Capper requests modified masks to allow vital part of therapy

Courtesy: DHH Mask Project
Courtesy: DHH Mask Project(WIBW)
Published: May. 19, 2020 at 5:31 PM CDT
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Marti Martinez is overcoming a speech delay with help from speech language pathologist Jenny Stous at Capper Foundation in Topeka.

"Since he's been going to Cappers, it's just been word explosion after word explosion," said Marti's mom, Sudia.

One of Stous' best therapy tools is her mouth. But it's a tool a traditional face mask would take away.

"Kids learn through imitation, and if I have my mouth covered, kids like Marti who are learning speech sound - they cannot visualize my mouth to see what I'm doing, whether I'm closing my lips for a "puh" or I'm elevating my tongue for a 'tuh' and a'duh,'" Stous, CCP-SLP, explained. "Kids who are learning social language skills, where we teach them - okay, when I'm happy, my mouth smiles; when I'm upset, I'm going to frown. If my mouth is covered, they can't see those things I'm showing them."

It's also vital for people with hearing impairment.

"You take out that lip reading aspect and you've silenced a person in a whole other way," Stous said.

Stous and Marti can still see each other's faces for their sessions virtually, using online video services like Zoom. But Capper would like to bring them back together in person.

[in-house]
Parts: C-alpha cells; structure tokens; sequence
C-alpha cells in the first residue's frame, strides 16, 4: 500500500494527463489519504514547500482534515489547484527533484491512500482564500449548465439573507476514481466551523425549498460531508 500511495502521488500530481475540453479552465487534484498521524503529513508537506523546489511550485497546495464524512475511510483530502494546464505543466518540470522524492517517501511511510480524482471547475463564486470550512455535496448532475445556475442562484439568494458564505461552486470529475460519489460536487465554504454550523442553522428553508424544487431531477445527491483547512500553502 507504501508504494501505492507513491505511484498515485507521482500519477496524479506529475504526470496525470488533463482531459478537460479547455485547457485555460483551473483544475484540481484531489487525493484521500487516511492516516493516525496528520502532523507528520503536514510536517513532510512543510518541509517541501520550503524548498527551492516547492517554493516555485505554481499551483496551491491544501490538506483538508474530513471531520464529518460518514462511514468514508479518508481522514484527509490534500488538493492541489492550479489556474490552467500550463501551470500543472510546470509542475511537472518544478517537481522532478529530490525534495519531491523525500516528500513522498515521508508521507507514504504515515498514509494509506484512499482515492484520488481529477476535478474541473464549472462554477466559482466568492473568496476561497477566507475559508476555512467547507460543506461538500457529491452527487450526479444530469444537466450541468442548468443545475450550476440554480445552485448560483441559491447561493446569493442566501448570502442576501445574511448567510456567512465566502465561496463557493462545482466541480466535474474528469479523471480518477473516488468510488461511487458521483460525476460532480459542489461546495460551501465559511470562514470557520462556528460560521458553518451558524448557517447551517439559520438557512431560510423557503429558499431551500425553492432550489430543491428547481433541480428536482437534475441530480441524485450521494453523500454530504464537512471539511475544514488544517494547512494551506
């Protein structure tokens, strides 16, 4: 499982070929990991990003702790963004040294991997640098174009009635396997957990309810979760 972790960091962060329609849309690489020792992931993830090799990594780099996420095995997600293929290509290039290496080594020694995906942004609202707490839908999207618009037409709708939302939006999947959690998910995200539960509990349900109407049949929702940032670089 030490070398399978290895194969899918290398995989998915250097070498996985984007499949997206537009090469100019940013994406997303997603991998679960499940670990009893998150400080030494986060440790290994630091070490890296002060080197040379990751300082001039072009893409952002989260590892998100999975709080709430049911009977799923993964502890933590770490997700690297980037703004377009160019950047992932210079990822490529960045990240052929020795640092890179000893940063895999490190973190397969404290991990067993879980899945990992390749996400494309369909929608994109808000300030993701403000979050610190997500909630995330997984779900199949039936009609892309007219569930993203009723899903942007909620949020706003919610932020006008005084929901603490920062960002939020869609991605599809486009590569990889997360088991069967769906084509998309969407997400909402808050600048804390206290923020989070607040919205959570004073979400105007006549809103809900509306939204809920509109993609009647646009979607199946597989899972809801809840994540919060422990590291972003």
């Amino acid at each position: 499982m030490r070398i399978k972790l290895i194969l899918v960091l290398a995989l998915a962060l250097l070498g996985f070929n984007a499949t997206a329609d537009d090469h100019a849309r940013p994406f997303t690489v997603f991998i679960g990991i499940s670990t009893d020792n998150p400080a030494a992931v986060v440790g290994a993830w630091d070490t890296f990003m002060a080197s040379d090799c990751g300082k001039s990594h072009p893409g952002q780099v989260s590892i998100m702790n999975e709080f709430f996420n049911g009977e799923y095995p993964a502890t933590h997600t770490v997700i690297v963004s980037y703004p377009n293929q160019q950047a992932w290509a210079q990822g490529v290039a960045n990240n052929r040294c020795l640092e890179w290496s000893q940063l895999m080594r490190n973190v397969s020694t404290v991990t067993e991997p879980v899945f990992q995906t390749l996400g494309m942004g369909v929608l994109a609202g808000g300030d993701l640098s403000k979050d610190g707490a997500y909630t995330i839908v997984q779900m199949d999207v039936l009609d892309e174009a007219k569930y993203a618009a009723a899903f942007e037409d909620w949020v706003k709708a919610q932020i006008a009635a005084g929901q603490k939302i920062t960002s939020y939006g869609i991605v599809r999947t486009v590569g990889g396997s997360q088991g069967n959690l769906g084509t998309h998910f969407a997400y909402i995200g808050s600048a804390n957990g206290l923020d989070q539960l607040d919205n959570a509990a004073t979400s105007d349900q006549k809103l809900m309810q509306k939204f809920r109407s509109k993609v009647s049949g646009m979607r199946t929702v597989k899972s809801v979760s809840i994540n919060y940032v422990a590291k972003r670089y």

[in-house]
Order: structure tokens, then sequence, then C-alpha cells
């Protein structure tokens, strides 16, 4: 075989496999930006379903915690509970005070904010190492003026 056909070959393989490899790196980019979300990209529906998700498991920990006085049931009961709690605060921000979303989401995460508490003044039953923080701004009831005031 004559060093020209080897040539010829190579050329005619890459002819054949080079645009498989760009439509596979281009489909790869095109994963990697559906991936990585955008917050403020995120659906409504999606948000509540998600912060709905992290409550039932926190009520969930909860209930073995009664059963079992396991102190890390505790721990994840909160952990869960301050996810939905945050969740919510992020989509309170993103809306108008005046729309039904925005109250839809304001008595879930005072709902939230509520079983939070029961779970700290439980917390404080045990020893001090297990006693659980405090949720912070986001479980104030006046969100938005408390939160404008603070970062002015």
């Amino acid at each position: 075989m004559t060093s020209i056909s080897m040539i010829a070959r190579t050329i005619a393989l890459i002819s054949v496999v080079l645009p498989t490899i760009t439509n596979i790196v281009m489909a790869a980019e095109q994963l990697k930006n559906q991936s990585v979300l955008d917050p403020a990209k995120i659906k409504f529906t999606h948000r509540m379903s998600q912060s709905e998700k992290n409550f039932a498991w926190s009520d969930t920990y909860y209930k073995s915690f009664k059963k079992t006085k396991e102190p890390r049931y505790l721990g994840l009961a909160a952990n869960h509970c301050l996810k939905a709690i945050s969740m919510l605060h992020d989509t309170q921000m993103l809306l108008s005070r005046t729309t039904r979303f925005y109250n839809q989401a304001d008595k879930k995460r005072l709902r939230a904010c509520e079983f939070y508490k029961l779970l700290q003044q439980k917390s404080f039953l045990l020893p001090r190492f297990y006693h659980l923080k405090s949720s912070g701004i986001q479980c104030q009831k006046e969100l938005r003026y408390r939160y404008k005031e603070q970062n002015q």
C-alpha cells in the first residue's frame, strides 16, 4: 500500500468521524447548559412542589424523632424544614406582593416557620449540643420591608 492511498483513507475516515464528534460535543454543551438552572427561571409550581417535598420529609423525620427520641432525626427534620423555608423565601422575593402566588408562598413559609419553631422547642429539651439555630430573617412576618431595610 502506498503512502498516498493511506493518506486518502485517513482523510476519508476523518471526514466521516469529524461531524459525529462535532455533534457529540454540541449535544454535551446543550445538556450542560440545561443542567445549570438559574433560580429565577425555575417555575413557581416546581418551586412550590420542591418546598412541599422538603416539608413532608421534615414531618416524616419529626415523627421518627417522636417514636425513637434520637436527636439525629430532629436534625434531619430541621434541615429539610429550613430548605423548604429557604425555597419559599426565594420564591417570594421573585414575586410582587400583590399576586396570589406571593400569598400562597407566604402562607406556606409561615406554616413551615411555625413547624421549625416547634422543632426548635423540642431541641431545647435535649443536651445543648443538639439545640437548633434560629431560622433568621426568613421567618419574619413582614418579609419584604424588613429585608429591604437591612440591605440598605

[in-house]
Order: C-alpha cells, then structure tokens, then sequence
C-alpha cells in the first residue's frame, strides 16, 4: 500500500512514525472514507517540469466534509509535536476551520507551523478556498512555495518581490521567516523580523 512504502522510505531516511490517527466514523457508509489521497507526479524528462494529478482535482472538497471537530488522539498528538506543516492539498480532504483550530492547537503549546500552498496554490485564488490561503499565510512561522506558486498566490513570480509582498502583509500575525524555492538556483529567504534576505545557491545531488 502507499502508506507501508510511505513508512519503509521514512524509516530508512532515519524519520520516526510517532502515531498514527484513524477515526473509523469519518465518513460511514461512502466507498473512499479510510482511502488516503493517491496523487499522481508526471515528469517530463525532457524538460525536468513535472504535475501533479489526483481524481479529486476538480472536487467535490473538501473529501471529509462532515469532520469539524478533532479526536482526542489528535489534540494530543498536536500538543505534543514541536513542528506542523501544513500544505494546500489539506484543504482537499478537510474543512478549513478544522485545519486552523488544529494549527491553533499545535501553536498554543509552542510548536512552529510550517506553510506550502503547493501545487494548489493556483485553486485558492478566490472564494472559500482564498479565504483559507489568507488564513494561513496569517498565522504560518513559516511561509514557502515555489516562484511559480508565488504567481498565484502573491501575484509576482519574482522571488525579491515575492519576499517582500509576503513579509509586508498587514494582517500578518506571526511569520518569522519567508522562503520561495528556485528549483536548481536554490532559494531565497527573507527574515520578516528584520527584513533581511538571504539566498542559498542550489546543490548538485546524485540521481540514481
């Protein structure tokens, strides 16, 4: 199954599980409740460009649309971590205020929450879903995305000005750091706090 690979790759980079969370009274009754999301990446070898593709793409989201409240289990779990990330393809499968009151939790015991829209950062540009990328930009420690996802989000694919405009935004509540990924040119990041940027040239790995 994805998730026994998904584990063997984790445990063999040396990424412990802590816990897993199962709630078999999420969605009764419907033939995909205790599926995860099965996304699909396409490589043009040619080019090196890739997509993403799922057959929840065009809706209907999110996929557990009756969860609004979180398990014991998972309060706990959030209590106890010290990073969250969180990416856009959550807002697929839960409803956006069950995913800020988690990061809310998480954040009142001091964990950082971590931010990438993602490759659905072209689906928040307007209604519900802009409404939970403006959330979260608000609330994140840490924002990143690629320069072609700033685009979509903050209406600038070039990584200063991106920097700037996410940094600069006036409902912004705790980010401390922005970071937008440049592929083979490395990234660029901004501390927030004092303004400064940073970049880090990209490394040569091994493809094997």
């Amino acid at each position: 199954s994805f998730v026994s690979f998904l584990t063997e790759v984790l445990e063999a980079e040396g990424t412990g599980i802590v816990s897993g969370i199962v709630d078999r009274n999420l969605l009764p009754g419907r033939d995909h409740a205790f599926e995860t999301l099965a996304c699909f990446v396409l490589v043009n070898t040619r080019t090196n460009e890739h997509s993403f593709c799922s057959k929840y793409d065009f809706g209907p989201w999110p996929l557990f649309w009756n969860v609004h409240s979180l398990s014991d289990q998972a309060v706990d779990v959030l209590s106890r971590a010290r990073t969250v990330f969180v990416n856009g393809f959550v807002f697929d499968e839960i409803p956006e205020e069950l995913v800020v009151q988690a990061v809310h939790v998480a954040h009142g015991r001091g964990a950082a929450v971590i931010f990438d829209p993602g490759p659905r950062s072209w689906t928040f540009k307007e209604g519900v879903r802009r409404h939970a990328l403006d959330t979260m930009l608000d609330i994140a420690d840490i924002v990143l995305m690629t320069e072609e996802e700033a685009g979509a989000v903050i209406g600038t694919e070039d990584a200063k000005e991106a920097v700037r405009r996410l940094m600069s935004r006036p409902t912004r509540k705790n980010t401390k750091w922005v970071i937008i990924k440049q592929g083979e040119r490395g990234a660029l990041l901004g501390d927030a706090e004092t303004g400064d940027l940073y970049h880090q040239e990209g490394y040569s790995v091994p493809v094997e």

To do that, Capper hopes the community can help by making modified facemasks. They have a transparent window, covering the mouth, while keeping it in view. It would allow in-person therapy to resume.

"We need the masks because we are so close and face to face with kids, but there are some obstacles we have to overcome," Stous said.

While Stous says parents have been great as sessions moved online, Marti's mom Sudia says it can't fully replace the in-person experience.

"He gets distracted a lot of the time, like when we're at home trying to do his Zoom class. It's just more apt for him to talk to Miss Jenny one on one. You get more out of him," she said.

Stous agreed that getting kids back into their regular routine will help them - and her, too.

"We are all ready to get back to Capper, to get back to that family, and get our kids back!" she said.

The DHH Mask Project (Deaf and Hard of Hearing) has an instructional video for making the modified masks. You can find it


Donations can be dropped off 8 a.m. to 5 p.m. weekdays at Capper Foundation's building, 3500 SW 10th Ave. Use the main entrance on the north side of building, via SW Orleans St.